24 Jun 2011

Things I saw and heard in Únětice

I liked the beers of Únětický Pivovar so much, and I had such a good time at this such nice place, that the moment I arrived home I told myself I should go back there dressed as a journalist. So I got in touch with Jítka Menclová, the person in charge of the PR, and arranged a visit for last Wednesday.

This time didn't rain while I walked from the bus stop to the brewery and since I still had plenty of time I thought I would take an alternative way, which was not only nicer, but it also turned out to be shorter.

Jítka arrived a bit later and the visit started also in the company of one of the brewers. I'm preparing a piece for the Spanish magazine Bar&Beer, but I still wanted to share with you some of the things I was told there.
Únětický Pivovar isn't a brewpub, it's a beer factory that, like many others, has a taproom or výčep, as Czechs say. The taproom and the garden are already working, opening hours are Tue-Fri: 15-22, Sat-Sun: 11-22. Only soups, sausages and other beer snacks are served, the ingredients of which they try to source from nearby producers. Just as I figured out on my first visit, the taproom is in the former maltings, which also happen to be the oldest part of the building.
The beers can also be bought in PET bolles, 2l growlers and even kegs. I was told they are doing pretty well with the takeaway business, and I believe them, while I was waiting for Jítka on that Wednesday before noon I saw a couple of cars stopping to pick a few bottles.

Besides selling beer and food, the facilities of the brewery are also a venue for various cultural activities, some of them organised together with the village. This Saturday, for example, is the Solstice festival. The calendar of the activities can be checked on this page (Czech only).

The brewery proper.

They didn't want to give me figures, but I was told that the investment was quite important. They were lucky that the buildings had been really well kept, but still, reconditioning them as a brewery wasn't cheap.

The equipment is top notch, and the whole thing looks pretty nice. The copper and kettle have a 25hl capacity. Both of the beers that are brewed at the moment, a 10º and a 12º, follow classic recipes and processes, with triple decoction and the works. The Pilsen malts come from a "micro-maltster", hops are Saaz in pelets and the yeasts come from the Czech Brewing and Malting Research Institute and each batch is used six times.
The fermentation is done in two open tanks that hold 50hl each. Each of them ferments two batches at any given time. 10º ferments for a week, 12º for at least ten days.
From there they go to the lagering tanks. At the moment they have 7, each holding 50hl, but they have enough space for a few more. Beers are sold both unfiltered and filtered. I sampled the filtered desítka and it was really nice and the dvanáctká tapped straight from the lagering tank was better than a morning piss. Lovely.
They have ambitious plans. They expect to produce 1500hl this year and they aim to reach 10000hl in 3-5 years. Eventually, they want to install a proper bottling line to be able to sell the beers in returnable, glass bottles, but nothing specific at the moment. They are also planning their first two special brews, one that should come out on 28 September and another one for Christmas, though they still haven't decided on the recipes.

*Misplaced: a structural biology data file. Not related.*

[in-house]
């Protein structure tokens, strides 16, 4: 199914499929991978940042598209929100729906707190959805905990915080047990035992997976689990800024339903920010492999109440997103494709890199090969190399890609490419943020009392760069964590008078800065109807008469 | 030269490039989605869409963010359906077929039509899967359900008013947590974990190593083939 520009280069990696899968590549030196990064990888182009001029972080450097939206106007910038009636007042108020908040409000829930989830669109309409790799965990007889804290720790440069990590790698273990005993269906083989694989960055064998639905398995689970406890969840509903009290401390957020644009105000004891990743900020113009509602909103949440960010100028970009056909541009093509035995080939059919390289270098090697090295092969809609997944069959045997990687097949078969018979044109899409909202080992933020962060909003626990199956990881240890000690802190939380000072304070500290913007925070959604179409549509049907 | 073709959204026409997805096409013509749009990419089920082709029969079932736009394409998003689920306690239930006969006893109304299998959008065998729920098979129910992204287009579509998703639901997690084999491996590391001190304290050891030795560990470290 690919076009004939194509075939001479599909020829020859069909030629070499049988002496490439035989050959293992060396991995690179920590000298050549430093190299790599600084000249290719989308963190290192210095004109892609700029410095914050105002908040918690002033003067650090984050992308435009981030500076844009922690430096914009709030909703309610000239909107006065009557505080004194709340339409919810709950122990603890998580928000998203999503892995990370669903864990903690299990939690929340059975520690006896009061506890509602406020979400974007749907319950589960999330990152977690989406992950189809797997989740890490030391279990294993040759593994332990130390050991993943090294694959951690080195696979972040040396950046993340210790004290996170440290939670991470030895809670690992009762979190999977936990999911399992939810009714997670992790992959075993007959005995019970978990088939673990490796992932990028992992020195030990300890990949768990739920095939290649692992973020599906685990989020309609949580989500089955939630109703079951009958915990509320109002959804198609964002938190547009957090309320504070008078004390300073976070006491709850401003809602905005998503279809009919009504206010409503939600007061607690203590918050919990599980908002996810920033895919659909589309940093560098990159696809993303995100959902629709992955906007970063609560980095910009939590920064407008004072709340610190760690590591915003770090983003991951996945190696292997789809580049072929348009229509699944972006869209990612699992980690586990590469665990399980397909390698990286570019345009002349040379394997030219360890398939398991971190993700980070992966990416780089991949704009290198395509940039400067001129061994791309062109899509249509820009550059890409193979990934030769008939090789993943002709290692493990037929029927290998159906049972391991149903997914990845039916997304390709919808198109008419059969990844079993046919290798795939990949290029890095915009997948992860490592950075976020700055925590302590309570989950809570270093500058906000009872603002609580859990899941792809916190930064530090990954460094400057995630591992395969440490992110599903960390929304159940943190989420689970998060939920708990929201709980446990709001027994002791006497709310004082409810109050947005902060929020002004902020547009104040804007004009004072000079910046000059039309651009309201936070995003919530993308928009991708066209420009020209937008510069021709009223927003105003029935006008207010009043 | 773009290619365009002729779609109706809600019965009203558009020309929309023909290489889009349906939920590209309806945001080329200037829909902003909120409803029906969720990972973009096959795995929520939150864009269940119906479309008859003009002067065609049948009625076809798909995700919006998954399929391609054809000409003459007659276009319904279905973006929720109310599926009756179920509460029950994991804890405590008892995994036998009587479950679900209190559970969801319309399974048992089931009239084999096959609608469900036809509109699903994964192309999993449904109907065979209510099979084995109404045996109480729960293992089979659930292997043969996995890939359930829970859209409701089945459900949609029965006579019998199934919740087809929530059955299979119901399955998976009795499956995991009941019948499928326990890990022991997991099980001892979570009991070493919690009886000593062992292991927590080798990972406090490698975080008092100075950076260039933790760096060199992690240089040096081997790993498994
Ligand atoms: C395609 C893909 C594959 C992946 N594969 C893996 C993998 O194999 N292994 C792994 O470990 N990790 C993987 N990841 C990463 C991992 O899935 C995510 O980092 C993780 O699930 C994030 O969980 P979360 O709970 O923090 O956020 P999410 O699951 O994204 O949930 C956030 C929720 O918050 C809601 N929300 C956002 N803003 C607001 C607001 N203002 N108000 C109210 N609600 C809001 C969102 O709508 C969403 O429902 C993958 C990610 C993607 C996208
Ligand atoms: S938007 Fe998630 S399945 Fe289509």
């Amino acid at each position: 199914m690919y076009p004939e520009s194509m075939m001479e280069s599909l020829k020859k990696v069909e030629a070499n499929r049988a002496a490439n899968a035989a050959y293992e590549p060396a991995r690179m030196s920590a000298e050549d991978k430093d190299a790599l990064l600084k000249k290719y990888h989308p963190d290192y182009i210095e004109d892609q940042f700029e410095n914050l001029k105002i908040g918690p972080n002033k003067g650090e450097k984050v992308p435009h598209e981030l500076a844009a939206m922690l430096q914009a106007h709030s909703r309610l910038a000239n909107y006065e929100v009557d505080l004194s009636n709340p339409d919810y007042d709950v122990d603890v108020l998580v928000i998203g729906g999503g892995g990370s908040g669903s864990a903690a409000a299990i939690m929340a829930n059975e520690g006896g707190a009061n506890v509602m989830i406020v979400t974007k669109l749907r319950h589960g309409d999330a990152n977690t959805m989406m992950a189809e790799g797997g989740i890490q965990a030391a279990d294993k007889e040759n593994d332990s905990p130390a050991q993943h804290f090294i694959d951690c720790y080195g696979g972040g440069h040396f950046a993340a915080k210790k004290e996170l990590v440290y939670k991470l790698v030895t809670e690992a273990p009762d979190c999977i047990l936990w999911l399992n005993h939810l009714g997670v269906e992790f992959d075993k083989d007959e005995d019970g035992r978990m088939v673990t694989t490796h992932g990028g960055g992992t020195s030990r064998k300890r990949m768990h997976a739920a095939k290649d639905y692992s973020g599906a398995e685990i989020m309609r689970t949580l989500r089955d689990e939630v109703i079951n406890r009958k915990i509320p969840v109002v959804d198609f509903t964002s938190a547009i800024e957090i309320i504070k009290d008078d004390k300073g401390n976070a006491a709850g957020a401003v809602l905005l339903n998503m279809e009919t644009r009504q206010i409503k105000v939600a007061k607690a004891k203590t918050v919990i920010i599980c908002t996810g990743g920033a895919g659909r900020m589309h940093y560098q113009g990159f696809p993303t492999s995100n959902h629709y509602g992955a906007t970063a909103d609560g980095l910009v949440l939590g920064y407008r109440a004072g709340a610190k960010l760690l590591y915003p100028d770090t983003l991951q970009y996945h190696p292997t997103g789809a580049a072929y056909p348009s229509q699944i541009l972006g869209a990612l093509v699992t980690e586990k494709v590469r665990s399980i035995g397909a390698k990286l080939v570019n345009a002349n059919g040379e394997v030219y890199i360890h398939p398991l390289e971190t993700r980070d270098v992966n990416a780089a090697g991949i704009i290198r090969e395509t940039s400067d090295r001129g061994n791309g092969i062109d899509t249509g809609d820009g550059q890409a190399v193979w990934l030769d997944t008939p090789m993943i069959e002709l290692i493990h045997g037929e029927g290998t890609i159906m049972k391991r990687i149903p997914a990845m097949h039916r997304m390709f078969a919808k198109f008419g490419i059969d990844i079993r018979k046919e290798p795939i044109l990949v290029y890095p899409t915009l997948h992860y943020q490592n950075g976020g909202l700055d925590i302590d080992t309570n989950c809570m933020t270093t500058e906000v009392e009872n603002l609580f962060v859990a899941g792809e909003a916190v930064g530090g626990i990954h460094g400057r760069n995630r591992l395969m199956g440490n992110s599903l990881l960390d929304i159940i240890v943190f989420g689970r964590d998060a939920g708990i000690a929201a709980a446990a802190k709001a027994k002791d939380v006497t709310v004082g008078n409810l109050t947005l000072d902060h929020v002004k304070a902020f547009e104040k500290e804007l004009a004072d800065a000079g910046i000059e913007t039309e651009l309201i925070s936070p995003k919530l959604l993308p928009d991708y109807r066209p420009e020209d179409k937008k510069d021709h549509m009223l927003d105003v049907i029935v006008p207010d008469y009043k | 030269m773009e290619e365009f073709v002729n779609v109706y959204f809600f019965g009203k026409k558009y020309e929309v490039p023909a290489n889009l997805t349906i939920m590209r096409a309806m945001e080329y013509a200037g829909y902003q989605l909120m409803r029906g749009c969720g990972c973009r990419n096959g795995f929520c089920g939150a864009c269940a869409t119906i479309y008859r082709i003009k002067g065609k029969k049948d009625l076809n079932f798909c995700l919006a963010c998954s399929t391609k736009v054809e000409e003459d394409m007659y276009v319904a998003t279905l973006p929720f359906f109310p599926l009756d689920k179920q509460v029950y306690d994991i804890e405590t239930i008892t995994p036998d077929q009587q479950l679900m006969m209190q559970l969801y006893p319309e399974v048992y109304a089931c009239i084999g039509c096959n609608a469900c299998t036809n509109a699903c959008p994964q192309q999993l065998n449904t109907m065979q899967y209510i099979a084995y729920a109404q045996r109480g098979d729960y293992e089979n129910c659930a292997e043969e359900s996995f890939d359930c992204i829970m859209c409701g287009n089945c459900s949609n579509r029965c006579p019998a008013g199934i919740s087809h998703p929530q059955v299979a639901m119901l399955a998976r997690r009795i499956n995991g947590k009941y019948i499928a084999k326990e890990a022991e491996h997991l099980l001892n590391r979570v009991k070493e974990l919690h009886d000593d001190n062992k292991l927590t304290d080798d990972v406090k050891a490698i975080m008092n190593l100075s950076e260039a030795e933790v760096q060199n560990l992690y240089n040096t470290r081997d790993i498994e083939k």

Both the director (the father of all this, actually) and the brewer that showed me around, used to work at Staropramen. The former left the company because he didn't like the way they were doing things anymore.

A great visit to a very nice brewery that makes very nice beers. Thanks Jítka and the rest for their hospitality and the information.
Na Zdraví!

PD: The day didn't end there, though. The visit to the brewery was followed by a great afternoon, more on it on Monday.

5 comments:

  1. Looks like a really nice place, I would love to drop by when next I am back in CR (whenever that will be).

    I am always glad to hear about brewers from the big boys striking out on their own, reminds us that despite the propaganda of the Goebbels' of craft beer, brewers at the big boys do care about their product and can brew good beer as well.

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  2. That thing that macros don't know how to make good beer is one of the silliest things people (myself included at some point) tend to believe.

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  3. I think too often we confuse "what I like" with "what is good".

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  4. Well, the thing is that what you like is what's good for you. People here drink Braník because they think it's good enough, otherwise they wouldn't do it. Nobody buys a case of a beer they dislike.

    What many of us should realise that that the Braníks of the world are like that because that is exactly how their makers want them to be, in other words, they are well made beers. The fact that I wouldn't touch the thing, doesn't mean that there aren't people out there who believe it's a fine drink.

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  5. Exactly! Though trying telling some of the vitriol tossing maniacs over here that Budweiser is a well made beer!! On the Branik thing, I have a friend in Prague who loves that stuff, so much so that when he came to my leaving bash he swore blind that Branik is better than PK's Stepan! "good beer" is truly in the mouth of the drinker.

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